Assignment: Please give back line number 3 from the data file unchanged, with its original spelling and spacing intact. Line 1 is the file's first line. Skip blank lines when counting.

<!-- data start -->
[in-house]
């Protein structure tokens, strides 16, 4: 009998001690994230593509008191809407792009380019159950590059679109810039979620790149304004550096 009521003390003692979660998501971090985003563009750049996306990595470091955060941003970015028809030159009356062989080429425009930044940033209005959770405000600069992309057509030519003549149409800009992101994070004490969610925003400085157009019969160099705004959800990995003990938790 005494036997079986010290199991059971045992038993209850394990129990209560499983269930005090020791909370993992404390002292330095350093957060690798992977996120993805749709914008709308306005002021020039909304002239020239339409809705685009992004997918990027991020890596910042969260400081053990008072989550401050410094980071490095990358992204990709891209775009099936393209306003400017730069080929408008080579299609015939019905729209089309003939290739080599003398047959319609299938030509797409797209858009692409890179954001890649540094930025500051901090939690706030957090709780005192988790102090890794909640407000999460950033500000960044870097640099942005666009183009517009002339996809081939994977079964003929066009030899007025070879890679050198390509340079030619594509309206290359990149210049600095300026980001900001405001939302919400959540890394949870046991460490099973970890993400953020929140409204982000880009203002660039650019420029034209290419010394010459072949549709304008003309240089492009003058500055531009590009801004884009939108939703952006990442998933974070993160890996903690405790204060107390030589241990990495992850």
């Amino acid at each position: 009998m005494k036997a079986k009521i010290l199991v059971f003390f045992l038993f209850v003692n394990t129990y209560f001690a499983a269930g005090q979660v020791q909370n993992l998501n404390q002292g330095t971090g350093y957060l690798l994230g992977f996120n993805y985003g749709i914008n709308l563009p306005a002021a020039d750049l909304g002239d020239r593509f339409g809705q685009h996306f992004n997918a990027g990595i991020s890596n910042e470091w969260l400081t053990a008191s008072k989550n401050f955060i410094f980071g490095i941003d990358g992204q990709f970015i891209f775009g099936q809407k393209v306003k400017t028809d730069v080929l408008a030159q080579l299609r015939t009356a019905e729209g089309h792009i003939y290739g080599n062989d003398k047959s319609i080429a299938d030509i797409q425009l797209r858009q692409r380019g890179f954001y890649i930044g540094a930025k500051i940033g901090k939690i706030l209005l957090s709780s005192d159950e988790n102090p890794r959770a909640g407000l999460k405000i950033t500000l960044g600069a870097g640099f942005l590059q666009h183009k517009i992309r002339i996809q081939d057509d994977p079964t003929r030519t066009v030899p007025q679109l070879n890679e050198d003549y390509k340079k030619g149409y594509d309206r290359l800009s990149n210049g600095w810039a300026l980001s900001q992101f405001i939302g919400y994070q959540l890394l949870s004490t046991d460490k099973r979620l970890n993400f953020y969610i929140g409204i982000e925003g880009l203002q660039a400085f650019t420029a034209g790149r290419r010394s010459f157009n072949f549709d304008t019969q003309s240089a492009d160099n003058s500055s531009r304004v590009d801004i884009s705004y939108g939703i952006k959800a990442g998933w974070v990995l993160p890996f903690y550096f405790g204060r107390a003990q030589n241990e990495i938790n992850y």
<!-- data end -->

């Amino acid at each position: 009998m005494k036997a079986k009521i010290l199991v059971f003390f045992l038993f209850v003692n394990t129990y209560f001690a499983a269930g005090q979660v020791q909370n993992l998501n404390q002292g330095t971090g350093y957060l690798l994230g992977f996120n993805y985003g749709i914008n709308l563009p306005a002021a020039d750049l909304g002239d020239r593509f339409g809705q685009h996306f992004n997918a990027g990595i991020s890596n910042e470091w969260l400081t053990a008191s008072k989550n401050f955060i410094f980071g490095i941003d990358g992204q990709f970015i891209f775009g099936q809407k393209v306003k400017t028809d730069v080929l408008a030159q080579l299609r015939t009356a019905e729209g089309h792009i003939y290739g080599n062989d003398k047959s319609i080429a299938d030509i797409q425009l797209r858009q692409r380019g890179f954001y890649i930044g540094a930025k500051i940033g901090k939690i706030l209005l957090s709780s005192d159950e988790n102090p890794r959770a909640g407000l999460k405000i950033t500000l960044g600069a870097g640099f942005l590059q666009h183009k517009i992309r002339i996809q081939d057509d994977p079964t003929r030519t066009v030899p007025q679109l070879n890679e050198d003549y390509k340079k030619g149409y594509d309206r290359l800009s990149n210049g600095w810039a300026l980001s900001q992101f405001i939302g919400y994070q959540l890394l949870s004490t046991d460490k099973r979620l970890n993400f953020y969610i929140g409204i982000e925003g880009l203002q660039a400085f650019t420029a034209g790149r290419r010394s010459f157009n072949f549709d304008t019969q003309s240089a492009d160099n003058s500055s531009r304004v590009d801004i884009s705004y939108g939703i952006k959800a990442g998933w974070v990995l993160p890996f903690y550096f405790g204060r107390a003990q030589n241990e990495i938790n992850y």